Teaching at English Camps ($300+ per camp)

You can teach English camps on the weekends for extra pocket money. English camps are when companies hire a handful of teachers to teach their employees English for an entire weekend. The English lessons are activity based and the camps are a lot of fun. The dress is casual because some English camps are in the mountains of Kao Yai or down at the beaches in Hua Hin. Language centers will cover your expenses for the weekend. Language centers will pay you by the hour or for the entire weekend.

Giving Presentations ($15+ per presentation)

Presentation work for language centers is another way to make money as a teacher in Thailand. When language centers make proposals to get teaching contracts at corporations they need a teacher to give a demo lesson. The teacher delivers a shortened version of the 2-hour lesson plan. And pay for this type of work is around 500 baht upwards.

Cancellations, holidays, travel expenses, and raises. How much do you get?

Do language centers pay teachers if a company cancels class without notification? If a corporation cancels a class without notification, the language center should pay you. Your time is valuable. Make sure language centers respect your time. So make sure the language center agrees to pay you for any classes canceled without advanced notice.

Do language centers pay teachers for holidays? If you’re hired part-time or full-time by corporations you’re paid a salary. So holiday or no holiday you’re paid the same salary every month. You won’t get paid holidays if you work at a language center or work based on contract hours at a corporation. Because Thailand has a lot of holidays you’ll miss a lot of pay. Especially around the new year and April, which is the Thai new year.

Do language centers pay teachers for travel expenses? Most language centers pay travel fees to cover the cost of your transportation to and from a corporation. Your travel expenses will depend on how far you have to travel. Language centers have paid me anywhere from 100 baht ($1.50) per class to 400 ($12) baht per class for travel. The 100 baht was to get to a logistics company right down the road from where I live. And the 400 baht was to cover my expenses driving from Bangkok to Bangpoo and back, about an hour each way. Sometimes this money isn’t enough. Sometimes you’ll have money left over.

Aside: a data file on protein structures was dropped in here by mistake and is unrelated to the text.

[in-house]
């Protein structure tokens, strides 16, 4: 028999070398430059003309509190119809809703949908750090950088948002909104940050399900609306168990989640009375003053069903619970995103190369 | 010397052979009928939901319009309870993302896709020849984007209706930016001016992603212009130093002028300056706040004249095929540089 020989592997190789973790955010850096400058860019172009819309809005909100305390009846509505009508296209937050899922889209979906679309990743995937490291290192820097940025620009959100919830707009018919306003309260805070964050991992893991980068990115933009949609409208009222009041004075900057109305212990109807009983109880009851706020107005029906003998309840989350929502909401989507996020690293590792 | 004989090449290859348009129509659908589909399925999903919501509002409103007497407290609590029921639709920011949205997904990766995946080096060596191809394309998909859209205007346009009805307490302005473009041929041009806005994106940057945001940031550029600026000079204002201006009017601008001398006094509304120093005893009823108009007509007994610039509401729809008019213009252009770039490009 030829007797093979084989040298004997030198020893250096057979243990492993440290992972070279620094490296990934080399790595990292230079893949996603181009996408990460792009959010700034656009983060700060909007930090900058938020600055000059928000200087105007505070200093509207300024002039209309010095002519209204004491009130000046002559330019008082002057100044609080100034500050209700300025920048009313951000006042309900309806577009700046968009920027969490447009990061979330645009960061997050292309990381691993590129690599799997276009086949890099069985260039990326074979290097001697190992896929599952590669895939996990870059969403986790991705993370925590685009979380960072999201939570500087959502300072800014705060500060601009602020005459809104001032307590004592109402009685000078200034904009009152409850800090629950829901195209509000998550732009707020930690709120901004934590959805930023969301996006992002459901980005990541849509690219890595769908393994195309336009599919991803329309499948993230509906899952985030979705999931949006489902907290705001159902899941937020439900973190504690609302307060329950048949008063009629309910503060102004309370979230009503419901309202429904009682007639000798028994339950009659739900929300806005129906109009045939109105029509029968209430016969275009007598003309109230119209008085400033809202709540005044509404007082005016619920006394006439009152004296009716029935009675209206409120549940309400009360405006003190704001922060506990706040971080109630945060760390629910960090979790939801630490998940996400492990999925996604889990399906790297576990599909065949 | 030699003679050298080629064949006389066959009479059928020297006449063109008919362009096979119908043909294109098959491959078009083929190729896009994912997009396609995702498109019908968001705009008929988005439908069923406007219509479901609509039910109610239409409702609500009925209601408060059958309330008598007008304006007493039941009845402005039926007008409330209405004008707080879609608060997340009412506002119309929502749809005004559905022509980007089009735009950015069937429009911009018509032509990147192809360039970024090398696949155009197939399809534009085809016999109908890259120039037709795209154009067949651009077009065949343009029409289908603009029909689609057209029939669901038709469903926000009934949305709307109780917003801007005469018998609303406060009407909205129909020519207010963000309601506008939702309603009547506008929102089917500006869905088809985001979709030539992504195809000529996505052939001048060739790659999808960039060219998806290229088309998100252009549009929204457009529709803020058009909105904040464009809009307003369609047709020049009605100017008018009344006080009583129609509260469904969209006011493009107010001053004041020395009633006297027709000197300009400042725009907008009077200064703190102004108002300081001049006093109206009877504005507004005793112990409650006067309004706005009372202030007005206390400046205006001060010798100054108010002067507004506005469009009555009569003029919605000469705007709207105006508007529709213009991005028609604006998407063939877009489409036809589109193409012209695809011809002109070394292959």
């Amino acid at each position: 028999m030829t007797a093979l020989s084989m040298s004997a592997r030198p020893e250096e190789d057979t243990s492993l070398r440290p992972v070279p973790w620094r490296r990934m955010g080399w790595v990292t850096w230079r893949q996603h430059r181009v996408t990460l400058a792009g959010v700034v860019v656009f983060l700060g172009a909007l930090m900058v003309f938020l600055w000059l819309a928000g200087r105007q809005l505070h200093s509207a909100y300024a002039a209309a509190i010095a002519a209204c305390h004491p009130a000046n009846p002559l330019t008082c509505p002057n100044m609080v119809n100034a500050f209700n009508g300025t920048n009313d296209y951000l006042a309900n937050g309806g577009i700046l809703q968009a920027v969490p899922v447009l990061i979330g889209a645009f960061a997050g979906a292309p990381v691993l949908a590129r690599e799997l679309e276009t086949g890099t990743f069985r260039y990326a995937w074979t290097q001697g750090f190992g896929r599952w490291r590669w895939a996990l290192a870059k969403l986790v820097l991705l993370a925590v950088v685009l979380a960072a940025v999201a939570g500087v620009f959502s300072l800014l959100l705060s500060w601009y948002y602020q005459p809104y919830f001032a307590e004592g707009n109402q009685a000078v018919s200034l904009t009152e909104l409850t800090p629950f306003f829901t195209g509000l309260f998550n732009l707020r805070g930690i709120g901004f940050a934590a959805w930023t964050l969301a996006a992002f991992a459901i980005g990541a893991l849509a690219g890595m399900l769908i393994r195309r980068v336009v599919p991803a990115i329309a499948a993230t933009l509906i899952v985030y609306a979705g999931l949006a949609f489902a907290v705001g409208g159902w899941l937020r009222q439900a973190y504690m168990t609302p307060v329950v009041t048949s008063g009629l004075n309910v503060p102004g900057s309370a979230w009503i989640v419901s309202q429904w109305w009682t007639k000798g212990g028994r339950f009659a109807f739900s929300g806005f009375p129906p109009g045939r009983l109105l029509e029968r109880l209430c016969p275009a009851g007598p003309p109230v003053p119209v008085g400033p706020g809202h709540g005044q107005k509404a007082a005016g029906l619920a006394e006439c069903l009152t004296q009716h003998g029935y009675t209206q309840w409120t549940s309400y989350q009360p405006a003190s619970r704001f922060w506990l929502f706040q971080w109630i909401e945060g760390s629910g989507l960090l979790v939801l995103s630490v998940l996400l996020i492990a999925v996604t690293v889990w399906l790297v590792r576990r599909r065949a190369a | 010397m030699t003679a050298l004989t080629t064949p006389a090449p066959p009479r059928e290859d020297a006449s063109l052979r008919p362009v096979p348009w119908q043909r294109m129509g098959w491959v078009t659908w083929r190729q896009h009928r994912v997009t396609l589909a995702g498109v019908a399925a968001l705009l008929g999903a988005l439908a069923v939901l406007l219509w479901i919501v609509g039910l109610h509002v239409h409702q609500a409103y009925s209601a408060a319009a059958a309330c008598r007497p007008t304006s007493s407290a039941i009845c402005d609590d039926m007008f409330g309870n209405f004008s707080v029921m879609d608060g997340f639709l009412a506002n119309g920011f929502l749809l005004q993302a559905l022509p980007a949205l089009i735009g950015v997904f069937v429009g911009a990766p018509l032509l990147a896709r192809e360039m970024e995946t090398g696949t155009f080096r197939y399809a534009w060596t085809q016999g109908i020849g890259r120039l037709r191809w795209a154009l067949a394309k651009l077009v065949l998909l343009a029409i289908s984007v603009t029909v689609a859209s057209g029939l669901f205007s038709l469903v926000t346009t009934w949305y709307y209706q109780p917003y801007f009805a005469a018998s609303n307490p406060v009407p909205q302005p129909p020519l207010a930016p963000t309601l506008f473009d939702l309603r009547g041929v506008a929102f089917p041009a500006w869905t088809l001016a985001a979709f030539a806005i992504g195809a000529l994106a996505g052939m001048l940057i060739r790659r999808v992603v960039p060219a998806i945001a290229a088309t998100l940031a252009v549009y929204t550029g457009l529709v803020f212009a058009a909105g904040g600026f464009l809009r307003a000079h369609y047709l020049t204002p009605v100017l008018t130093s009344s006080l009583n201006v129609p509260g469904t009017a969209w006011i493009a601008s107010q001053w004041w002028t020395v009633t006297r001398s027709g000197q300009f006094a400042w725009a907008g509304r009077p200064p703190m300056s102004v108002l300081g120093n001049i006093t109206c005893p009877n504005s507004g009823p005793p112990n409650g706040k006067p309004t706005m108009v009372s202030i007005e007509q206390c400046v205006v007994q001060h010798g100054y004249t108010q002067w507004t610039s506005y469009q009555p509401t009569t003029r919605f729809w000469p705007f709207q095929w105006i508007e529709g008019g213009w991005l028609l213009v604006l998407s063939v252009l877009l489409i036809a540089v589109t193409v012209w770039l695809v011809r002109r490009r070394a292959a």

What about raises? You’ll have to prove yourself as a good teacher and stick around before the language center you’re working for gives you a raise. Language centers have a big problem keeping teachers. Many people come here, work for a month, and then head to one of the party areas to spend their earnings. So it’s not out of the ordinary for language centers to withhold a certain amount of money per hour until a teacher finishes their teaching contract. But once you’ve been around for six months, if the language center hasn’t given you a raise, you better ask for one.

P.S. Making as much money as possible as a teacher in Thailand is just one of the topics you’ll learn in the Teach English in Thailand Audio Guide. Find out how to become an English teacher in Thailand in just one hour.


By | 2016-11-13T23:03:23+00:00 October 31st, 2016|Blog|